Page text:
Beijing: Chinese tennis player Peng Shuai has told a French newspaper that international concerns over her well-being are based on a huge misunderstanding and she has denied accusing a senior Chinese official of sexual assault.
The interview with L’Equipe took place under controlled circumstances in Beijing and did not answer some key questions about Peng’s initial allegations of sexual assault and whether she has had any problems with China’s authoritarian government since then.
L’Equipe, which specializes in sports news, published the interview Monday. The publication said it had spoken to the tennis player at a Beijing hotel the day before in an hour-long interview hosted by the Olympic Committee of China.
Also on Monday, the International Olympic Committee released a statement saying that IOC President Thomas Bach dined with Peng on Saturday. That was the day after the Chinese president opened the Winter Olympics in Beijing, which had been overshadowed by international concerns about China’s human rights violations and Peng’s situation.
The IOC said Peng also attended the China-Norway Olympic curling match with Zimbabwean IOC member Kirsty Coventry.
L’Equipe said it should submit questions in advance and an official from the Chinese Olympic Committee attended the discussion and translated Peng’s comments from Chinese.
The newspaper published her comments verbatim, which she said was another prerequisite for a question-and-answer interview. Photos of Peng during the interview showed her wearing a red tracksuit with China in Chinese characters on the front.
L’Equipe asked Peng about a post that appeared briefly in November on her verified account on a leading Chinese social media platform, Weibo, that sparked a storm of international concern about her.
In that post, Peng wrote that Zhang Gaoli, a former deputy prime minister and member of the ruling Chinese Communist Party’s all-powerful Politburo Standing Committee, had forced her to have sex despite repeated refusals. Her post also said that they had sex once seven years ago and that she had feelings for him after that.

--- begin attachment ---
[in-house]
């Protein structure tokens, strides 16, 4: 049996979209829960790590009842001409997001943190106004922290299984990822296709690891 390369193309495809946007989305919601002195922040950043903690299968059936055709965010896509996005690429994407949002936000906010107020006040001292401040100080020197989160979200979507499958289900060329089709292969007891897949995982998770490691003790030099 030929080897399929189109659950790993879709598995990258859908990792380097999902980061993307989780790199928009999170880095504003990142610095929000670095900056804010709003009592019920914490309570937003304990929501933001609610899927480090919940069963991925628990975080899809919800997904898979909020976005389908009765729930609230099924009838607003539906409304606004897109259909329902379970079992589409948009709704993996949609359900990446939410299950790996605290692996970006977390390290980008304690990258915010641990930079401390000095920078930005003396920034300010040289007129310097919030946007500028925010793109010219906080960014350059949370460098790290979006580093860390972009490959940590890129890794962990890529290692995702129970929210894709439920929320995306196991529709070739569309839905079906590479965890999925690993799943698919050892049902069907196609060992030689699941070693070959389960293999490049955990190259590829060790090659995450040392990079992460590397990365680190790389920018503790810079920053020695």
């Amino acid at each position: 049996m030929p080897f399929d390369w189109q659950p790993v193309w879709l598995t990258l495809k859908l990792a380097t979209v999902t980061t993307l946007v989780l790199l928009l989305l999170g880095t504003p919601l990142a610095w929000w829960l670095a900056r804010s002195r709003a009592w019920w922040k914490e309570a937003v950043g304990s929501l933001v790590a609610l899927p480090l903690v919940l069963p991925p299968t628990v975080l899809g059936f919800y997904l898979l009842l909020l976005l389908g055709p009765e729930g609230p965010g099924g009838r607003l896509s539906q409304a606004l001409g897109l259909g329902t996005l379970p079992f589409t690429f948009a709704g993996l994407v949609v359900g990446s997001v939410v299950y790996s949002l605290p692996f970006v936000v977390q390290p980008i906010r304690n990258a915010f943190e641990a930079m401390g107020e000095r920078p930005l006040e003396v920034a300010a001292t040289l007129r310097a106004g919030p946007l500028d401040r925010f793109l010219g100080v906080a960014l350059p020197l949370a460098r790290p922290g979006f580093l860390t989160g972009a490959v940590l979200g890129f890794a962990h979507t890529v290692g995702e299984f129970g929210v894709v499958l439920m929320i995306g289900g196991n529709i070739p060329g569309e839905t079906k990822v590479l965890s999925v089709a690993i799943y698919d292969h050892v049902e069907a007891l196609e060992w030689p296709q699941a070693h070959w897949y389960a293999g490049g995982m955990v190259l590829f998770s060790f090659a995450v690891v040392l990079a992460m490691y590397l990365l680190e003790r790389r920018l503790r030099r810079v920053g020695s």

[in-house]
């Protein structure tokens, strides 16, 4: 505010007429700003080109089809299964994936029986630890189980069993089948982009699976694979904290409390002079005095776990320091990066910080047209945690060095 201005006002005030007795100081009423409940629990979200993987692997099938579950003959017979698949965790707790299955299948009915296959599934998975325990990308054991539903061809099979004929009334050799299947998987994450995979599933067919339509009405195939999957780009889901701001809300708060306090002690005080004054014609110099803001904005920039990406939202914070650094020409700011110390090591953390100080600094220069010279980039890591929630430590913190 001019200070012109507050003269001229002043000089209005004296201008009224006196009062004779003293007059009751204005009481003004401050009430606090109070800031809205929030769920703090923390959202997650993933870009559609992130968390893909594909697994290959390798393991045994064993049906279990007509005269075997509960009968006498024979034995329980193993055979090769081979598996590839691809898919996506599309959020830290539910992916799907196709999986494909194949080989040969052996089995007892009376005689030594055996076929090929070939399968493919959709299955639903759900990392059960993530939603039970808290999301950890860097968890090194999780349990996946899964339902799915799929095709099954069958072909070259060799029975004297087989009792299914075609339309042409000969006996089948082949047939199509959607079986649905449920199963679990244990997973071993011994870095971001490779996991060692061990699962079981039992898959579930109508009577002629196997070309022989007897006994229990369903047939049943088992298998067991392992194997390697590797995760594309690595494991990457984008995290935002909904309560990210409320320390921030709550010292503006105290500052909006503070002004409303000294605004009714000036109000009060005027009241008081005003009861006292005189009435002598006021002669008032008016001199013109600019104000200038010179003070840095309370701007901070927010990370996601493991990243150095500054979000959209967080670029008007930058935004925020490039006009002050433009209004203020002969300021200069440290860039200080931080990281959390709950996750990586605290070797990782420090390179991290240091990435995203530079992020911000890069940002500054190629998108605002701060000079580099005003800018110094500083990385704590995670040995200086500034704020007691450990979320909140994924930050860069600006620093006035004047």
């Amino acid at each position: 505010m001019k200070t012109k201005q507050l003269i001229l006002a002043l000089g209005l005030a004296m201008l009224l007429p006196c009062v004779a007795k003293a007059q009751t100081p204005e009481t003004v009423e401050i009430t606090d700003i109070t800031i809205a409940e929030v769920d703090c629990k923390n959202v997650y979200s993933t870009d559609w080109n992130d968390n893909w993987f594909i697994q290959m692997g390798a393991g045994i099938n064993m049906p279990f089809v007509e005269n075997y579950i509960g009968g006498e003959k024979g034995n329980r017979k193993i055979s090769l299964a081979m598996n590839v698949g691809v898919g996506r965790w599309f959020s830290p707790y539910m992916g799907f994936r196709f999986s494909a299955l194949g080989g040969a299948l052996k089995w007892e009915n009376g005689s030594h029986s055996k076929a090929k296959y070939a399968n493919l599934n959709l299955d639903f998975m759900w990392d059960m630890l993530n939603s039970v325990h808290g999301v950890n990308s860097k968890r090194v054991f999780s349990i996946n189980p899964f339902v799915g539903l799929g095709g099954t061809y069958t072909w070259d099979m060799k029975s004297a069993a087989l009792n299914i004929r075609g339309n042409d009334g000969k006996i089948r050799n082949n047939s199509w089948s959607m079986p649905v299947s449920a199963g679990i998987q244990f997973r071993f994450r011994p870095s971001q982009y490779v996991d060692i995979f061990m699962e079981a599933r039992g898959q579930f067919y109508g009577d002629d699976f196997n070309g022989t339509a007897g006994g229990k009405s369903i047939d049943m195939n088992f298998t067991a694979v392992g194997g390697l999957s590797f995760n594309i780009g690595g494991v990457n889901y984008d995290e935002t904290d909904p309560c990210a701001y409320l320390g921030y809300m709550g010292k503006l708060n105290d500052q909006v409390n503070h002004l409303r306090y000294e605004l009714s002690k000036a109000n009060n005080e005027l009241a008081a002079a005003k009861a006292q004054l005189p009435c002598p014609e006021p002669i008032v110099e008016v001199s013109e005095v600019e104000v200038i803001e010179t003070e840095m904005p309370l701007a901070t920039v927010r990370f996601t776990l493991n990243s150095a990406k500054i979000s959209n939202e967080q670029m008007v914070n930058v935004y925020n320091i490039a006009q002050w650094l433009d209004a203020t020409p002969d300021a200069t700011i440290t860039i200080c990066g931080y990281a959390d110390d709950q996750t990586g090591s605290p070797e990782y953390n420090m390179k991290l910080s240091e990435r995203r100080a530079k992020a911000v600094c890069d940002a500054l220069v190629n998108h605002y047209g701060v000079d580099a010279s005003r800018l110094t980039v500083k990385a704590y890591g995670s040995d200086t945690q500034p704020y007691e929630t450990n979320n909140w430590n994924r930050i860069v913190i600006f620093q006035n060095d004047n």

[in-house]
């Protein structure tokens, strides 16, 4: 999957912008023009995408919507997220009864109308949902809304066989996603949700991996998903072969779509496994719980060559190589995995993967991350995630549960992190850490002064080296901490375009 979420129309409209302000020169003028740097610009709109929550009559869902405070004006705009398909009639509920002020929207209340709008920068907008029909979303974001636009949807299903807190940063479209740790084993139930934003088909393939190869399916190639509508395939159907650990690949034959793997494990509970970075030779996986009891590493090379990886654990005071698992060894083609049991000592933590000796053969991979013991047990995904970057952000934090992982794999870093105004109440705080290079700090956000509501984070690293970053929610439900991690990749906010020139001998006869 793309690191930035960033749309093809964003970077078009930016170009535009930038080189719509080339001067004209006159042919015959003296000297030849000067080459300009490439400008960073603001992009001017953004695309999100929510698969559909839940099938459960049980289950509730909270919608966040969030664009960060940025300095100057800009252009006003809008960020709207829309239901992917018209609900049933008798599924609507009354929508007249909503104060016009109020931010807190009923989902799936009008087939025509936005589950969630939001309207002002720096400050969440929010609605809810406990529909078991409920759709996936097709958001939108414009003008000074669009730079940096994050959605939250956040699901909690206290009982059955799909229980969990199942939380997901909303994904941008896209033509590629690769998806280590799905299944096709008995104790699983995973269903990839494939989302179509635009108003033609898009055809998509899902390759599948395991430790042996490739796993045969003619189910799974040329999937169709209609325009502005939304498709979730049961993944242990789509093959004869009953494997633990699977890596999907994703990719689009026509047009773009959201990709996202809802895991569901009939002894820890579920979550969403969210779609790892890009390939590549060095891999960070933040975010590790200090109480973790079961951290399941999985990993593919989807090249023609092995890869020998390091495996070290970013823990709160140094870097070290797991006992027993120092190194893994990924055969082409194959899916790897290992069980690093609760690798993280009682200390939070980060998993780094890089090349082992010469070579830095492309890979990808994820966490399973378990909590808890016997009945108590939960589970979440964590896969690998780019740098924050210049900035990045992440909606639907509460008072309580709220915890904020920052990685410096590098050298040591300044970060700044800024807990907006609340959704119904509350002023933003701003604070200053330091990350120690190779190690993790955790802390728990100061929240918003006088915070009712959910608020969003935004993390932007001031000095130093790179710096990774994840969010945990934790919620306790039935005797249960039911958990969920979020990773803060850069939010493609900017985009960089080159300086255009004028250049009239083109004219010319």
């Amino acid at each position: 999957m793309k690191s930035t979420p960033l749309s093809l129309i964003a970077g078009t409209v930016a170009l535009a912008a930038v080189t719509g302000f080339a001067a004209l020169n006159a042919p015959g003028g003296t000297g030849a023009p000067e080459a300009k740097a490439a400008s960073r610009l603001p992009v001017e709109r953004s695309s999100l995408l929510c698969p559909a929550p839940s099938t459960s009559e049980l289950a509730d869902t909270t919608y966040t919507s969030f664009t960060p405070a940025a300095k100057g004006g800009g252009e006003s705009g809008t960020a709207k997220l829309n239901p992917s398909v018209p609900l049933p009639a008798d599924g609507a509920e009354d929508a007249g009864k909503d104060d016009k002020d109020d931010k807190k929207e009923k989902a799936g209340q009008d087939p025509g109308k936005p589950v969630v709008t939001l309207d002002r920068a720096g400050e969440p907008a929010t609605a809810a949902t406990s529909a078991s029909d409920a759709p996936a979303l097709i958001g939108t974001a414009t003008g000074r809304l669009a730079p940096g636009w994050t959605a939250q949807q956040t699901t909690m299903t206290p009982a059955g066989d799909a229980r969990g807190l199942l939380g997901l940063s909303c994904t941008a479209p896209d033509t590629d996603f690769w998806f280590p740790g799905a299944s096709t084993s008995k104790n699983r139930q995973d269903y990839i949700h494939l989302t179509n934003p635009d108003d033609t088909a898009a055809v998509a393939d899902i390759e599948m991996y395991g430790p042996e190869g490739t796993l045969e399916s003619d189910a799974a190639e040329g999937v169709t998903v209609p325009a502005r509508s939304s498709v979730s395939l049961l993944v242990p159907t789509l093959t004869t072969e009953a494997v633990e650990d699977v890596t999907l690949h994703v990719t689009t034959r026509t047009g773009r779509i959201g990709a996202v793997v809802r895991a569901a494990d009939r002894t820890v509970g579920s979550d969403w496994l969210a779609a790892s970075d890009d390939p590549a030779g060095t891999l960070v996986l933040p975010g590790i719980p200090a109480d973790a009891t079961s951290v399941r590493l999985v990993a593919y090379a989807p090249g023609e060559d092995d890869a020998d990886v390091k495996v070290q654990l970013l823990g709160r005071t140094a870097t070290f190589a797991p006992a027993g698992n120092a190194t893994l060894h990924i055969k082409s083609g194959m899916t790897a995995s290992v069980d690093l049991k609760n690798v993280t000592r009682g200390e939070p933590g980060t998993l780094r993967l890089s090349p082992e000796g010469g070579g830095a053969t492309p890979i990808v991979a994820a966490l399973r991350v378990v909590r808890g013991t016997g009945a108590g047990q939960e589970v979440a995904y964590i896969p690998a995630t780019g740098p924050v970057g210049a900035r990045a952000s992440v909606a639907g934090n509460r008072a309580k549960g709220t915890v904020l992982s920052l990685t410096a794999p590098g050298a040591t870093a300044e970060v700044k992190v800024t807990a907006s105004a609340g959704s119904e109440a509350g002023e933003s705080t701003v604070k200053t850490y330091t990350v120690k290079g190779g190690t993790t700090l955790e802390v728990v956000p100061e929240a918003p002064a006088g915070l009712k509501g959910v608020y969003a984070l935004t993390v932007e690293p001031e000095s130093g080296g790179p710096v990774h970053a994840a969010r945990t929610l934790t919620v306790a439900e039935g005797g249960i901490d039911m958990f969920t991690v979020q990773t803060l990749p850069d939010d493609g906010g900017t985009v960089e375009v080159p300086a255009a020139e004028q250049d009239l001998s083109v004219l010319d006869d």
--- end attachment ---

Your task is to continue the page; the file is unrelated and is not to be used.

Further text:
Peng disappeared from view shortly after the post, then appeared at some promotional appearances organized by the government. The L’Equipe interview was her first sit-down conversation with non-Chinese media since the impeachment.
In a conversation with L’Equipe, Peng denied having accused Zhang of assault.
Sexual violence? I never said that someone forced me to subject myself to a sexual assault, the newspaper quoted her as saying.
This message caused a huge misunderstanding from the outside world, she also said.
My wish is that the meaning of this message is no longer skewed.
The long post quickly disappeared from Peng’s account. When asked why by L’Equipe, she said: I cleared it.
Why? Because I wanted to, she added.
In the interview, Peng did not directly answer a question about whether she had come into contact with Chinese authorities since the post. Instead, she responded with an accurate response that reflected the views often expressed by the Chinese government on sports and politics.
First of all, I had to say that emotions, sports and politics are three clearly separate things, the newspaper quoted her as saying.
My romantic problems, my private life, should not be mixed with sports and politics.
When asked how her life has been since the November post, she replied: It’s as it should be: nothing special.
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